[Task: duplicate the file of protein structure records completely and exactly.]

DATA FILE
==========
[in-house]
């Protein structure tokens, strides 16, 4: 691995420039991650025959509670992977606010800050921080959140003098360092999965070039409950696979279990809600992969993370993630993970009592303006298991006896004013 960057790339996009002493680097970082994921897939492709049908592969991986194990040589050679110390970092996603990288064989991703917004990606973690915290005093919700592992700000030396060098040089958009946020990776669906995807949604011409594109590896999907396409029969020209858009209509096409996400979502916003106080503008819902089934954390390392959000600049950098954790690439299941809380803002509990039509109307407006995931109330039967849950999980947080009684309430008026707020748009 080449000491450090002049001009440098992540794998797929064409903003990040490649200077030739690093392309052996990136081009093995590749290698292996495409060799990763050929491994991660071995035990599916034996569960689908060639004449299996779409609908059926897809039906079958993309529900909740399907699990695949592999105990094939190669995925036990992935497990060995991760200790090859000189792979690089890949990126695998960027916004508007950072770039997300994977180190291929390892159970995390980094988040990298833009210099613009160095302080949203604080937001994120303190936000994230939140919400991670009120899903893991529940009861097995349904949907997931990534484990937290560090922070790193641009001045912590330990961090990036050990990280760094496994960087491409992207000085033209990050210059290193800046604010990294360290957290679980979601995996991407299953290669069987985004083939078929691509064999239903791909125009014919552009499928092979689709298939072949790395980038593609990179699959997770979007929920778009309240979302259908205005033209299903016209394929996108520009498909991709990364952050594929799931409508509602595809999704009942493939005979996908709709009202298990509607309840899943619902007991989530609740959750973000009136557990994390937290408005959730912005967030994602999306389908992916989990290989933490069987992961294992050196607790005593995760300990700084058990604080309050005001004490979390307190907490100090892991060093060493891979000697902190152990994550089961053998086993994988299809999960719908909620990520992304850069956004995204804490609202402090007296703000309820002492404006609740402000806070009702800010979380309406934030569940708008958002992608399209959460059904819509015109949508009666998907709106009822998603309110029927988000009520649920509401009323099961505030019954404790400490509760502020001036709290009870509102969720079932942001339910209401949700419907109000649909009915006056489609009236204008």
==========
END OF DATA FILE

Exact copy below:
[in-house]
């Protein structure tokens, strides 16, 4: 691995420039991650025959509670992977606010800050921080959140003098360092999965070039409950696979279990809600992969993370993630993970009592303006298991006896004013 960057790339996009002493680097970082994921897939492709049908592969991986194990040589050679110390970092996603990288064989991703917004990606973690915290005093919700592992700000030396060098040089958009946020990776669906995807949604011409594109590896999907396409029969020209858009209509096409996400979502916003106080503008819902089934954390390392959000600049950098954790690439299941809380803002509990039509109307407006995931109330039967849950999980947080009684309430008026707020748009 080449000491450090002049001009440098992540794998797929064409903003990040490649200077030739690093392309052996990136081009093995590749290698292996495409060799990763050929491994991660071995035990599916034996569960689908060639004449299996779409609908059926897809039906079958993309529900909740399907699990695949592999105990094939190669995925036990992935497990060995991760200790090859000189792979690089890949990126695998960027916004508007950072770039997300994977180190291929390892159970995390980094988040990298833009210099613009160095302080949203604080937001994120303190936000994230939140919400991670009120899903893991529940009861097995349904949907997931990534484990937290560090922070790193641009001045912590330990961090990036050990990280760094496994960087491409992207000085033209990050210059290193800046604010990294360290957290679980979601995996991407299953290669069987985004083939078929691509064999239903791909125009014919552009499928092979689709298939072949790395980038593609990179699959997770979007929920778009309240979302259908205005033209299903016209394929996108520009498909991709990364952050594929799931409508509602595809999704009942493939005979996908709709009202298990509607309840899943619902007991989530609740959750973000009136557990994390937290408005959730912005967030994602999306389908992916989990290989933490069987992961294992050196607790005593995760300990700084058990604080309050005001004490979390307190907490100090892991060093060493891979000697902190152990994550089961053998086993994988299809999960719908909620990520992304850069956004995204804490609202402090007296703000309820002492404006609740402000806070009702800010979380309406934030569940708008958002992608399209959460059904819509015109949508009666998907709106009822998603309110029927988000009520649920509401009323099961505030019954404790400490509760502020001036709290009870509102969720079932942001339910209401949700419907109000649909009915006056489609009236204008």